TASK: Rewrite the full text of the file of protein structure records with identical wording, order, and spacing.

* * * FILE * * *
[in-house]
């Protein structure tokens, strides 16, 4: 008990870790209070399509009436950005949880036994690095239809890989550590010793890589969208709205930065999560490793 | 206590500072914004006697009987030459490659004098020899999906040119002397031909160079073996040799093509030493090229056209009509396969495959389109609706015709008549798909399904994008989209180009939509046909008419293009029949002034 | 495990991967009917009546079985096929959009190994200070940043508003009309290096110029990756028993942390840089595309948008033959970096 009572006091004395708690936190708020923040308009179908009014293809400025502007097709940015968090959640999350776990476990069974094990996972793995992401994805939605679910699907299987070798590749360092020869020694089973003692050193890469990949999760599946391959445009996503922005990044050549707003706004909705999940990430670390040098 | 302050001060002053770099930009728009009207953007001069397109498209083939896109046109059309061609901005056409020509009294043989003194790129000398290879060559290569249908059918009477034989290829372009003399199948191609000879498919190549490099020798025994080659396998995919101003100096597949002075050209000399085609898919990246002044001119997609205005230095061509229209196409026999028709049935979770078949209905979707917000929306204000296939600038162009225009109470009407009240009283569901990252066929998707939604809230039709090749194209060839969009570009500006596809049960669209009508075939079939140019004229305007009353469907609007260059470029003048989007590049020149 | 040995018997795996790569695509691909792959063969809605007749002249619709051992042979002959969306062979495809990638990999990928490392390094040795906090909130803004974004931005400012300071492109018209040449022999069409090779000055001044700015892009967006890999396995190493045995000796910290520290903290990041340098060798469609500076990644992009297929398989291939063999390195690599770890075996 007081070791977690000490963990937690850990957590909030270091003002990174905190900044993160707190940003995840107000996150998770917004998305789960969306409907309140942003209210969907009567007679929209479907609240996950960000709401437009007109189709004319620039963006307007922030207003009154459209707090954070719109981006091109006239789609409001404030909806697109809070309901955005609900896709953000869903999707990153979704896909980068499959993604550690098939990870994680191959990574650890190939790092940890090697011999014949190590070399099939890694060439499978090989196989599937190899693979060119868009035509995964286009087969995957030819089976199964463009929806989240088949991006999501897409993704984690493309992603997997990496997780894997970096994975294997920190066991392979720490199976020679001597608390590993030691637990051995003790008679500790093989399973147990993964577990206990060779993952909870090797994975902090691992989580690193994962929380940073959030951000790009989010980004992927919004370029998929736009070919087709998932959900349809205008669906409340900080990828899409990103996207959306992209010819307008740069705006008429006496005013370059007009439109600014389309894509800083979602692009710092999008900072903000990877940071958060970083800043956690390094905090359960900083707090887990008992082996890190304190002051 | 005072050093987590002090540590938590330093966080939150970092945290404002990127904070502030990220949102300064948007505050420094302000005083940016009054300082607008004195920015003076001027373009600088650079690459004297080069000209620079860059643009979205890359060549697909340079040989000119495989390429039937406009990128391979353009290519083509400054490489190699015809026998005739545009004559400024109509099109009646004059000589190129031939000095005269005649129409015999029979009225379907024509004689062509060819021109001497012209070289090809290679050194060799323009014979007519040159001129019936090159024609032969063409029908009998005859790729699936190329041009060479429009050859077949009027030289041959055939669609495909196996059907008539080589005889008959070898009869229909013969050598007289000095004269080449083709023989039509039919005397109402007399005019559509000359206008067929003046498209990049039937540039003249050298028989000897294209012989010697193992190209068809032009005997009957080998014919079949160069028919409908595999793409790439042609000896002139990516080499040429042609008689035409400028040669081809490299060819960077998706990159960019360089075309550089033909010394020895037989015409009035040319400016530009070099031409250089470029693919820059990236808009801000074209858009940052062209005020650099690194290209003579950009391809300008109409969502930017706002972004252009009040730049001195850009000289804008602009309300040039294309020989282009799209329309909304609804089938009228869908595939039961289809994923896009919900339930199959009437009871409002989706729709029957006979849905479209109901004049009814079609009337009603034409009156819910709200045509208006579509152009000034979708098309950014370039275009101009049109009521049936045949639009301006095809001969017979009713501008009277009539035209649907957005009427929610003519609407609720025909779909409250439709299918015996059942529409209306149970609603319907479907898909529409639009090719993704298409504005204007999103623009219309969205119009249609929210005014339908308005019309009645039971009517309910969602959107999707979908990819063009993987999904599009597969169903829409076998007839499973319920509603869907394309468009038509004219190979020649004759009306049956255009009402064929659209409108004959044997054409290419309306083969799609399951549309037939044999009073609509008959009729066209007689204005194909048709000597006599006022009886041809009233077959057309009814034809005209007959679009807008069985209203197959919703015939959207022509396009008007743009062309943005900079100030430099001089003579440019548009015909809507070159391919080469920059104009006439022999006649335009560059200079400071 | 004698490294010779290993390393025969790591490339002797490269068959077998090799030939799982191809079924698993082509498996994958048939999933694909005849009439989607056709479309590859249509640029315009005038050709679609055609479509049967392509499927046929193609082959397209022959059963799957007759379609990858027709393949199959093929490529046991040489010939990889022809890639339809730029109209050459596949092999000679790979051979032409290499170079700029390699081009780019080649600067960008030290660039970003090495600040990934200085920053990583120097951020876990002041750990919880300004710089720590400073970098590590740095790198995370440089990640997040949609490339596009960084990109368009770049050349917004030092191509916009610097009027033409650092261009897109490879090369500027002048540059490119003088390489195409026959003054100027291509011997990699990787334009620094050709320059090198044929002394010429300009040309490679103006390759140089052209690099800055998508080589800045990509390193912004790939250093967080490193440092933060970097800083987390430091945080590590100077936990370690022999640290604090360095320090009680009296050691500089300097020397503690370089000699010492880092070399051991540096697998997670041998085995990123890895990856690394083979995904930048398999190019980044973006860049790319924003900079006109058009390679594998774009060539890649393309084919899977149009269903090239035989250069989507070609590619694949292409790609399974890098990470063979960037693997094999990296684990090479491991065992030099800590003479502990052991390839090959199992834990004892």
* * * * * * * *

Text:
[in-house]
């Protein structure tokens, strides 16, 4: 008990870790209070399509009436950005949880036994690095239809890989550590010793890589969208709205930065999560490793 | 206590500072914004006697009987030459490659004098020899999906040119002397031909160079073996040799093509030493090229056209009509396969495959389109609706015709008549798909399904994008989209180009939509046909008419293009029949002034 | 495990991967009917009546079985096929959009190994200070940043508003009309290096110029990756028993942390840089595309948008033959970096 009572006091004395708690936190708020923040308009179908009014293809400025502007097709940015968090959640999350776990476990069974094990996972793995992401994805939605679910699907299987070798590749360092020869020694089973003692050193890469990949999760599946391959445009996503922005990044050549707003706004909705999940990430670390040098 | 302050001060002053770099930009728009009207953007001069397109498209083939896109046109059309061609901005056409020509009294043989003194790129000398290879060559290569249908059918009477034989290829372009003399199948191609000879498919190549490099020798025994080659396998995919101003100096597949002075050209000399085609898919990246002044001119997609205005230095061509229209196409026999028709049935979770078949209905979707917000929306204000296939600038162009225009109470009407009240009283569901990252066929998707939604809230039709090749194209060839969009570009500006596809049960669209009508075939079939140019004229305007009353469907609007260059470029003048989007590049020149 | 040995018997795996790569695509691909792959063969809605007749002249619709051992042979002959969306062979495809990638990999990928490392390094040795906090909130803004974004931005400012300071492109018209040449022999069409090779000055001044700015892009967006890999396995190493045995000796910290520290903290990041340098060798469609500076990644992009297929398989291939063999390195690599770890075996 007081070791977690000490963990937690850990957590909030270091003002990174905190900044993160707190940003995840107000996150998770917004998305789960969306409907309140942003209210969907009567007679929209479907609240996950960000709401437009007109189709004319620039963006307007922030207003009154459209707090954070719109981006091109006239789609409001404030909806697109809070309901955005609900896709953000869903999707990153979704896909980068499959993604550690098939990870994680191959990574650890190939790092940890090697011999014949190590070399099939890694060439499978090989196989599937190899693979060119868009035509995964286009087969995957030819089976199964463009929806989240088949991006999501897409993704984690493309992603997997990496997780894997970096994975294997920190066991392979720490199976020679001597608390590993030691637990051995003790008679500790093989399973147990993964577990206990060779993952909870090797994975902090691992989580690193994962929380940073959030951000790009989010980004992927919004370029998929736009070919087709998932959900349809205008669906409340900080990828899409990103996207959306992209010819307008740069705006008429006496005013370059007009439109600014389309894509800083979602692009710092999008900072903000990877940071958060970083800043956690390094905090359960900083707090887990008992082996890190304190002051 | 005072050093987590002090540590938590330093966080939150970092945290404002990127904070502030990220949102300064948007505050420094302000005083940016009054300082607008004195920015003076001027373009600088650079690459004297080069000209620079860059643009979205890359060549697909340079040989000119495989390429039937406009990128391979353009290519083509400054490489190699015809026998005739545009004559400024109509099109009646004059000589190129031939000095005269005649129409015999029979009225379907024509004689062509060819021109001497012209070289090809290679050194060799323009014979007519040159001129019936090159024609032969063409029908009998005859790729699936190329041009060479429009050859077949009027030289041959055939669609495909196996059907008539080589005889008959070898009869229909013969050598007289000095004269080449083709023989039509039919005397109402007399005019559509000359206008067929003046498209990049039937540039003249050298028989000897294209012989010697193992190209068809032009005997009957080998014919079949160069028919409908595999793409790439042609000896002139990516080499040429042609008689035409400028040669081809490299060819960077998706990159960019360089075309550089033909010394020895037989015409009035040319400016530009070099031409250089470029693919820059990236808009801000074209858009940052062209005020650099690194290209003579950009391809300008109409969502930017706002972004252009009040730049001195850009000289804008602009309300040039294309020989282009799209329309909304609804089938009228869908595939039961289809994923896009919900339930199959009437009871409002989706729709029957006979849905479209109901004049009814079609009337009603034409009156819910709200045509208006579509152009000034979708098309950014370039275009101009049109009521049936045949639009301006095809001969017979009713501008009277009539035209649907957005009427929610003519609407609720025909779909409250439709299918015996059942529409209306149970609603319907479907898909529409639009090719993704298409504005204007999103623009219309969205119009249609929210005014339908308005019309009645039971009517309910969602959107999707979908990819063009993987999904599009597969169903829409076998007839499973319920509603869907394309468009038509004219190979020649004759009306049956255009009402064929659209409108004959044997054409290419309306083969799609399951549309037939044999009073609509008959009729066209007689204005194909048709000597006599006022009886041809009233077959057309009814034809005209007959679009807008069985209203197959919703015939959207022509396009008007743009062309943005900079100030430099001089003579440019548009015909809507070159391919080469920059104009006439022999006649335009560059200079400071 | 004698490294010779290993390393025969790591490339002797490269068959077998090799030939799982191809079924698993082509498996994958048939999933694909005849009439989607056709479309590859249509640029315009005038050709679609055609479509049967392509499927046929193609082959397209022959059963799957007759379609990858027709393949199959093929490529046991040489010939990889022809890639339809730029109209050459596949092999000679790979051979032409290499170079700029390699081009780019080649600067960008030290660039970003090495600040990934200085920053990583120097951020876990002041750990919880300004710089720590400073970098590590740095790198995370440089990640997040949609490339596009960084990109368009770049050349917004030092191509916009610097009027033409650092261009897109490879090369500027002048540059490119003088390489195409026959003054100027291509011997990699990787334009620094050709320059090198044929002394010429300009040309490679103006390759140089052209690099800055998508080589800045990509390193912004790939250093967080490193440092933060970097800083987390430091945080590590100077936990370690022999640290604090360095320090009680009296050691500089300097020397503690370089000699010492880092070399051991540096697998997670041998085995990123890895990856690394083979995904930048398999190019980044973006860049790319924003900079006109058009390679594998774009060539890649393309084919899977149009269903090239035989250069989507070609590619694949292409790609399974890098990470063979960037693997094999990296684990090479491991065992030099800590003479502990052991390839090959199992834990004892």